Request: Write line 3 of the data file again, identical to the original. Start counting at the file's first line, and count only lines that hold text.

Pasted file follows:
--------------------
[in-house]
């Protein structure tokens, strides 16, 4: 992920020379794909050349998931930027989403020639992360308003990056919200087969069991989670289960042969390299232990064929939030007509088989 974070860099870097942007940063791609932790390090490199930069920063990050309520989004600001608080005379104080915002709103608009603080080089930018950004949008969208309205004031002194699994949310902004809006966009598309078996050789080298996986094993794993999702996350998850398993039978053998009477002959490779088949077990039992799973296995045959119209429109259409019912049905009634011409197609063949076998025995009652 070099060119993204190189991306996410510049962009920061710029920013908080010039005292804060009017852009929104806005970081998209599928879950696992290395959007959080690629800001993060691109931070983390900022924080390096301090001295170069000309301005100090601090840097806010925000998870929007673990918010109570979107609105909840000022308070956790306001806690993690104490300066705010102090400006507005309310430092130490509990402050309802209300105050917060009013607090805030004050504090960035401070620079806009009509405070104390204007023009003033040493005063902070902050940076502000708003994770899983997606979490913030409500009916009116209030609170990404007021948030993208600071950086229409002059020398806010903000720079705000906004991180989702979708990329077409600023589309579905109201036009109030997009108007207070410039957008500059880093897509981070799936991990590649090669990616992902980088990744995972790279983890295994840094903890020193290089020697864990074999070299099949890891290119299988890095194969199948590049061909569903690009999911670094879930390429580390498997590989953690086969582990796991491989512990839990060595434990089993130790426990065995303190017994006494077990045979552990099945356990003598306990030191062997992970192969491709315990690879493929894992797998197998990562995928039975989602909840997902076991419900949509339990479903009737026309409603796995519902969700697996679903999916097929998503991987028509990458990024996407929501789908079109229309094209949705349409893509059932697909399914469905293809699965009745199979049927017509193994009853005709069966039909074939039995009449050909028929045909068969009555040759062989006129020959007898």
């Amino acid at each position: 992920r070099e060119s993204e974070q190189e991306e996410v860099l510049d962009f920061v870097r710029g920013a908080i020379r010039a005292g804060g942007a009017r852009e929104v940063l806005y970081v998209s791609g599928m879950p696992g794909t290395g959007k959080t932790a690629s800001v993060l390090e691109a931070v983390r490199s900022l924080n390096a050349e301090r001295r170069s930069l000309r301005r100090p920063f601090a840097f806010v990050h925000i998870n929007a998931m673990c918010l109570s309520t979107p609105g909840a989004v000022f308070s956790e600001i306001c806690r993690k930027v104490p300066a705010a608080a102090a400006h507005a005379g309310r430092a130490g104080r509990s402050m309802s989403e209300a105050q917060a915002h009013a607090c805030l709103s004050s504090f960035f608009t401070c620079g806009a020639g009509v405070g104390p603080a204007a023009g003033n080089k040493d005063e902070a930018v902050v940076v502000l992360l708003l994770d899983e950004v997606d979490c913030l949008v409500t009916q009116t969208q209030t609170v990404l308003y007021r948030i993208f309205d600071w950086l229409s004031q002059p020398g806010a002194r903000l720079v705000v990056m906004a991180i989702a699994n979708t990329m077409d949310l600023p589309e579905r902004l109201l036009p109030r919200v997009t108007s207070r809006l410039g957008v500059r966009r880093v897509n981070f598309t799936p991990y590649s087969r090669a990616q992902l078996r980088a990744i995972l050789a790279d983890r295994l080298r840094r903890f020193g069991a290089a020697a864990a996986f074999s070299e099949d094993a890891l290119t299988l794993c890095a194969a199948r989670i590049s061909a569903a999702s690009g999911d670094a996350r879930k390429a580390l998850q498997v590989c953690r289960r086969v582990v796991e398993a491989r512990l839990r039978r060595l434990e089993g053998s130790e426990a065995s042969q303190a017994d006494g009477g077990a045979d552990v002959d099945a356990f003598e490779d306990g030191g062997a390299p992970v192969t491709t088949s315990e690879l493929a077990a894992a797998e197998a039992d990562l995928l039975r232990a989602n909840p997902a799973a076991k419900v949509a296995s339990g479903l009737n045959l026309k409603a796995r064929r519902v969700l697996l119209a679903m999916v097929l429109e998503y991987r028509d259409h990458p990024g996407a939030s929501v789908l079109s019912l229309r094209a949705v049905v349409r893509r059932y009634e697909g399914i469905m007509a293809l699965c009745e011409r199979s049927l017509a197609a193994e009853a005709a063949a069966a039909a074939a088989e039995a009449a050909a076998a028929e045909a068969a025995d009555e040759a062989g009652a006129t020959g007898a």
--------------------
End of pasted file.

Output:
């Amino acid at each position: 992920r070099e060119s993204e974070q190189e991306e996410v860099l510049d962009f920061v870097r710029g920013a908080i020379r010039a005292g804060g942007a009017r852009e929104v940063l806005y970081v998209s791609g599928m879950p696992g794909t290395g959007k959080t932790a690629s800001v993060l390090e691109a931070v983390r490199s900022l924080n390096a050349e301090r001295r170069s930069l000309r301005r100090p920063f601090a840097f806010v990050h925000i998870n929007a998931m673990c918010l109570s309520t979107p609105g909840a989004v000022f308070s956790e600001i306001c806690r993690k930027v104490p300066a705010a608080a102090a400006h507005a005379g309310r430092a130490g104080r509990s402050m309802s989403e209300a105050q917060a915002h009013a607090c805030l709103s004050s504090f960035f608009t401070c620079g806009a020639g009509v405070g104390p603080a204007a023009g003033n080089k040493d005063e902070a930018v902050v940076v502000l992360l708003l994770d899983e950004v997606d979490c913030l949008v409500t009916q009116t969208q209030t609170v990404l308003y007021r948030i993208f309205d600071w950086l229409s004031q002059p020398g806010a002194r903000l720079v705000v990056m906004a991180i989702a699994n979708t990329m077409d949310l600023p589309e579905r902004l109201l036009p109030r919200v997009t108007s207070r809006l410039g957008v500059r966009r880093v897509n981070f598309t799936p991990y590649s087969r090669a990616q992902l078996r980088a990744i995972l050789a790279d983890r295994l080298r840094r903890f020193g069991a290089a020697a864990a996986f074999s070299e099949d094993a890891l290119t299988l794993c890095a194969a199948r989670i590049s061909a569903a999702s690009g999911d670094a996350r879930k390429a580390l998850q498997v590989c953690r289960r086969v582990v796991e398993a491989r512990l839990r039978r060595l434990e089993g053998s130790e426990a065995s042969q303190a017994d006494g009477g077990a045979d552990v002959d099945a356990f003598e490779d306990g030191g062997a390299p992970v192969t491709t088949s315990e690879l493929a077990a894992a797998e197998a039992d990562l995928l039975r232990a989602n909840p997902a799973a076991k419900v949509a296995s339990g479903l009737n045959l026309k409603a796995r064929r519902v969700l697996l119209a679903m999916v097929l429109e998503y991987r028509d259409h990458p990024g996407a939030s929501v789908l079109s019912l229309r094209a949705v049905v349409r893509r059932y009634e697909g399914i469905m007509a293809l699965c009745e011409r199979s049927l017509a197609a193994e009853a005709a063949a069966a039909a074939a088989e039995a009449a050909a076998a028929e045909a068969a025995d009555e040759a062989g009652a006129t020959g007898a």